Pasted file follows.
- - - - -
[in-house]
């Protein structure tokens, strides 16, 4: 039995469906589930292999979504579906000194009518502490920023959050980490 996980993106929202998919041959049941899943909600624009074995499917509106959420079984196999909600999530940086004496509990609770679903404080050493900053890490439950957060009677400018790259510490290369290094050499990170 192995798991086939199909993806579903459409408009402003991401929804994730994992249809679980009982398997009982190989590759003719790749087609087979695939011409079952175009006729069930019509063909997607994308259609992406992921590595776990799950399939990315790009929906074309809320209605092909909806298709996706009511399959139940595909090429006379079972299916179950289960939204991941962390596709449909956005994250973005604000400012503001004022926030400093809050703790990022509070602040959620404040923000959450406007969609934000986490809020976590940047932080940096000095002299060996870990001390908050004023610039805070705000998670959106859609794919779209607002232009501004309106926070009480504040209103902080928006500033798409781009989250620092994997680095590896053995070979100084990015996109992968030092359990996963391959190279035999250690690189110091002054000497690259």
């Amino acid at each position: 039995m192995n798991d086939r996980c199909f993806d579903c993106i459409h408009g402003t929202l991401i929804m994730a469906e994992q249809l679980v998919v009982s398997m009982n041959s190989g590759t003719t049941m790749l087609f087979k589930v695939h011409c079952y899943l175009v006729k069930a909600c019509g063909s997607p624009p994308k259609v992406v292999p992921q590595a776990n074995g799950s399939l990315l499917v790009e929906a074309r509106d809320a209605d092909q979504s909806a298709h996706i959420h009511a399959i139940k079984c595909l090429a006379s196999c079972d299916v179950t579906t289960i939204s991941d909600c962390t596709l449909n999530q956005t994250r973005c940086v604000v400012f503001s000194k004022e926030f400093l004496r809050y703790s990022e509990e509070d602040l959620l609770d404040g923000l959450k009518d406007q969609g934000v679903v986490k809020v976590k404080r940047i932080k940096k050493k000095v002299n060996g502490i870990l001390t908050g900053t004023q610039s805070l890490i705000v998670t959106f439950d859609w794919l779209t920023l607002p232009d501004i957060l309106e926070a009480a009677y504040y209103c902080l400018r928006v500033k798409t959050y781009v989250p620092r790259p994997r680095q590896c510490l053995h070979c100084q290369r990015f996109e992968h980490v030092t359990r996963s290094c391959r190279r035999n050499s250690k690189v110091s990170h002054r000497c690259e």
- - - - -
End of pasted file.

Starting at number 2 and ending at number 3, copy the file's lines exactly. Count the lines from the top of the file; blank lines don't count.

């Protein structure tokens, strides 16, 4: 039995469906589930292999979504579906000194009518502490920023959050980490 996980993106929202998919041959049941899943909600624009074995499917509106959420079984196999909600999530940086004496509990609770679903404080050493900053890490439950957060009677400018790259510490290369290094050499990170 192995798991086939199909993806579903459409408009402003991401929804994730994992249809679980009982398997009982190989590759003719790749087609087979695939011409079952175009006729069930019509063909997607994308259609992406992921590595776990799950399939990315790009929906074309809320209605092909909806298709996706009511399959139940595909090429006379079972299916179950289960939204991941962390596709449909956005994250973005604000400012503001004022926030400093809050703790990022509070602040959620404040923000959450406007969609934000986490809020976590940047932080940096000095002299060996870990001390908050004023610039805070705000998670959106859609794919779209607002232009501004309106926070009480504040209103902080928006500033798409781009989250620092994997680095590896053995070979100084990015996109992968030092359990996963391959190279035999250690690189110091002054000497690259």
């Amino acid at each position: 039995m192995n798991d086939r996980c199909f993806d579903c993106i459409h408009g402003t929202l991401i929804m994730a469906e994992q249809l679980v998919v009982s398997m009982n041959s190989g590759t003719t049941m790749l087609f087979k589930v695939h011409c079952y899943l175009v006729k069930a909600c019509g063909s997607p624009p994308k259609v992406v292999p992921q590595a776990n074995g799950s399939l990315l499917v790009e929906a074309r509106d809320a209605d092909q979504s909806a298709h996706i959420h009511a399959i139940k079984c595909l090429a006379s196999c079972d299916v179950t579906t289960i939204s991941d909600c962390t596709l449909n999530q956005t994250r973005c940086v604000v400012f503001s000194k004022e926030f400093l004496r809050y703790s990022e509990e509070d602040l959620l609770d404040g923000l959450k009518d406007q969609g934000v679903v986490k809020v976590k404080r940047i932080k940096k050493k000095v002299n060996g502490i870990l001390t908050g900053t004023q610039s805070l890490i705000v998670t959106f439950d859609w794919l779209t920023l607002p232009d501004i957060l309106e926070a009480a009677y504040y209103c902080l400018r928006v500033k798409t959050y781009v989250p620092r790259p994997r680095q590896c510490l053995h070979c100084q290369r990015f996109e992968h980490v030092t359990r996963s290094c391959r190279r035999n050499s250690k690189v110091s990170h002054r000497c690259e």